Tags

, , , , , , , ,

I don’t like beer.

I was absent the night in university when my friends went to the grungy student pub, bought a pitcher and sat down, determined to acquire a taste for the stuff.

No idea where I was–I like to think I was responsibly studying somewhere–but it seems my decision means I will never really love beer the way I might have if I had sat in that smoky room with them.

Around St. Patrick’s Day, food bloggers were raving about cupcakes that included a rather unexpected ingredient: Guinness. Given my distaste for beer, I passed those entries by.

Frankly, the only thing that intrigues me about Guinness is the hypnotic rolling where the head meets the dark liquid in the pint glass just after it’s been poured. But I kept thinking about the recipes.

Cupcakes in profile

I think I was intrigued because they were so boldly unusual. Beer and chocolate? Really? Would the taste of stout be overpowering?Would it mellow into the background to add a perhaps unidentifiable richness? Or would it just be a chocolate cupcake with a good storyline?

It should come as no surprise this recipe comes from a British chef — Nigella Lawson — considering the other culinary oddities that have sprung from the United Kingdom. I mean, consider the blood sausage.

Her version makes an entire cake, though, and I prefer the idea of cupcakes, I suppose, for their portability. It is also much easier to pass them along to friends than a slice of cake. Leaving an entire cake in my fridge is not an option.

And she has paired it with a cream cheese icing, which creates a sort of play on the stout itself, with its creamy white head balancing atop the velvet dark drink.

Three whole cupcakes

I don’t believe in skimping on the icing. The original cream cheese icing recipe suggested adding more whipping cream to thin it out, but I reined in the extra liquid to ensure I had a nicely thick, spreadable topping. As a result, I also didn’t have enough. Given that I ate two cupcakes before even making the icing (quality control–OK, that’s a lie, I was dying of curiosity) and I still had four cupcakes left at the end that went unadorned, I suggest doubling the icing recipe. That way, there will be more than enough to coat all of the cupcakes.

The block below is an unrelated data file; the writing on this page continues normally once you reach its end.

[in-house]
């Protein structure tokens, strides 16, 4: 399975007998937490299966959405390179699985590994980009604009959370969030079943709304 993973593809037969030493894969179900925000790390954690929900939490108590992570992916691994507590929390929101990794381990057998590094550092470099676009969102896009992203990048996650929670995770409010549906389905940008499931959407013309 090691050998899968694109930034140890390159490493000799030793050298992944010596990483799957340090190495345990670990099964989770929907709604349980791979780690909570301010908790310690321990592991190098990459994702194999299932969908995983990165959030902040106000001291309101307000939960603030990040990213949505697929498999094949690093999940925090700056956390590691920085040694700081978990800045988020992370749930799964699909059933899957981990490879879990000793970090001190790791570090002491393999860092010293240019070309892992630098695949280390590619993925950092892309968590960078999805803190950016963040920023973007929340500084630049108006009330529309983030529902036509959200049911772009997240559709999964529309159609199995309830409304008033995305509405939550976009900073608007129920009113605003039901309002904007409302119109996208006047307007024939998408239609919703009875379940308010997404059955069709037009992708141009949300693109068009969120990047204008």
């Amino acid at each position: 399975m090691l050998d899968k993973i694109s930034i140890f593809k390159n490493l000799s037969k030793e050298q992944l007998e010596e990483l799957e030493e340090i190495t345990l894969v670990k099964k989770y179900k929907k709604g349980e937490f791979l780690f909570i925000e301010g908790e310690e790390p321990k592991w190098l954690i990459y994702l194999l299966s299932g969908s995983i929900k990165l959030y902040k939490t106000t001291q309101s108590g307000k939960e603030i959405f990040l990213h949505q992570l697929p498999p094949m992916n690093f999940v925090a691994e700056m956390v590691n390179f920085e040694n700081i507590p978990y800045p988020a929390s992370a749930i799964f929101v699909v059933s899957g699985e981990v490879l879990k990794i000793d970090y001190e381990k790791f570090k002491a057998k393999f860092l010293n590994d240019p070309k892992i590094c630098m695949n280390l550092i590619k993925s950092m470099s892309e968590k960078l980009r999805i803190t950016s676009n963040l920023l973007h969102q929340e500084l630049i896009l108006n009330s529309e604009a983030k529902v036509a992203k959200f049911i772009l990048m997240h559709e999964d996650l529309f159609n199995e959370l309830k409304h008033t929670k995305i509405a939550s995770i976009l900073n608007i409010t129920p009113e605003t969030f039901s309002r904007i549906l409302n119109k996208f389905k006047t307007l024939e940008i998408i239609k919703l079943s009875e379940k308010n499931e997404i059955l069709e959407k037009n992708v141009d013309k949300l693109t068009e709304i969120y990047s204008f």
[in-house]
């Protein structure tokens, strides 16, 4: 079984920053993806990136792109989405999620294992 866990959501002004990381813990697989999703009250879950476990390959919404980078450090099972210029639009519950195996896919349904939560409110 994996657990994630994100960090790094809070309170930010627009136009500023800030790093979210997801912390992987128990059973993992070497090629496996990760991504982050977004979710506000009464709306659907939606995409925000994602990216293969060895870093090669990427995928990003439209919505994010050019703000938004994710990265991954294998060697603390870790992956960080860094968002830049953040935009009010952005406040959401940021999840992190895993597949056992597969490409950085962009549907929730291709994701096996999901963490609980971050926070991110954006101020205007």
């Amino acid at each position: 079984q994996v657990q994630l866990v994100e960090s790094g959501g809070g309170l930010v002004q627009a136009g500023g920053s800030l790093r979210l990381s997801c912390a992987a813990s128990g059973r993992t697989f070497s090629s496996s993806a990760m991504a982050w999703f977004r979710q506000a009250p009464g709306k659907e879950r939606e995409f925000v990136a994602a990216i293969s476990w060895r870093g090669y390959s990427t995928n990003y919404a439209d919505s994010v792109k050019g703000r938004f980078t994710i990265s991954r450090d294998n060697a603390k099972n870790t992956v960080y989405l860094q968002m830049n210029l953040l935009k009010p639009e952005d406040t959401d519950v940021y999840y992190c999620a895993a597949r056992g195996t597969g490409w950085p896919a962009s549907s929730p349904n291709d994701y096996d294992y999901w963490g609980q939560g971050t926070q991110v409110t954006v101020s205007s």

The original recipe called for a half cup of whipping cream. I only used two tablespoons. If you’d like a thinner icing, feel free to add more cream.

My first bite made me realize –again–that Nigella certainly knows her stuff. These cupcakes are rich and dark with only a hint of their secret ingredient –certainly not enough to turn me off the idea of eating several more. Combined with the icing, the Chocolate Guinness cupcakes were heavenly. The icing, perhaps ironically, cuts some of the darkly chocolate flavour.

Bitten

A friend graciously offered to buy the remaining five bottles of Guinness from me, knowing full well they would simply gather dust next to my wine rack. But, having given these a shot, I think I will hang on to them. After all, I think I’d like to make the cake version next. Apparently, all it took for me to like beer was to add chocolate.

Bitten and whole

Bitten profile

Chocolate Guinness Cupcakes

Excerpted from Feast by Nigella Lawson (Hyperion Books, $39.95, 2006)

  • 1 cup (250 mL) Guinness
  • 4 oz (1/2 cup or 125 mL) unsalted butter, cut into chunks
  • 3/4 cup (175 mL) unsweetened cocoa powder
  • 2 cups (500 mL) granulated sugar
  • 3/4 cup (175 mL) sour cream
  • 2 large eggs, room temperature
  • 1 tbsp (15 mL) vanilla extract
  • 2 cups (500 mL) all-purpose flour
  • 2½tsp (12 mL) baking soda

Icing

  • 8 oz (250 g) cream cheese
  • 1 cup (250 mL) icing sugar
  • 2 tbsp (25 mL) whipping cream

Preheat oven to 350°F (180°C). Line two 12-cup muffin pans with paper liners.

Pour the Guinness into a large saucepan, add butter and heat at medium-low until melted. Whisk in the cocoa powder and sugar, then remove from heat. In a small bowl, beat together the sour cream, eggs and vanilla. Pour into the slightly cooled Guinness-butter mixture. Whisk in the flour and baking soda.

Spoon batter into cupcake pan, so each liner is about three-quarters full. Bake for 15 to 18 minutes or until a tester comes out clean. Let cool in the pan, then remove to a rack to cool completely.

Once completely cooled, make the icing.

Beat cream cheese and icing sugar until smooth. Add the whipping cream and beat again until it is thoroughly mixed and spreadable. Add more cream if you want a thinner icing. Spread onto cooled cupcakes.

Makes 24 cupcakes.

This story first appeared in the Real Life section in the Calgary Herald. For more delicious recipes, visit CalgaryHerald.com/life.

Advertisements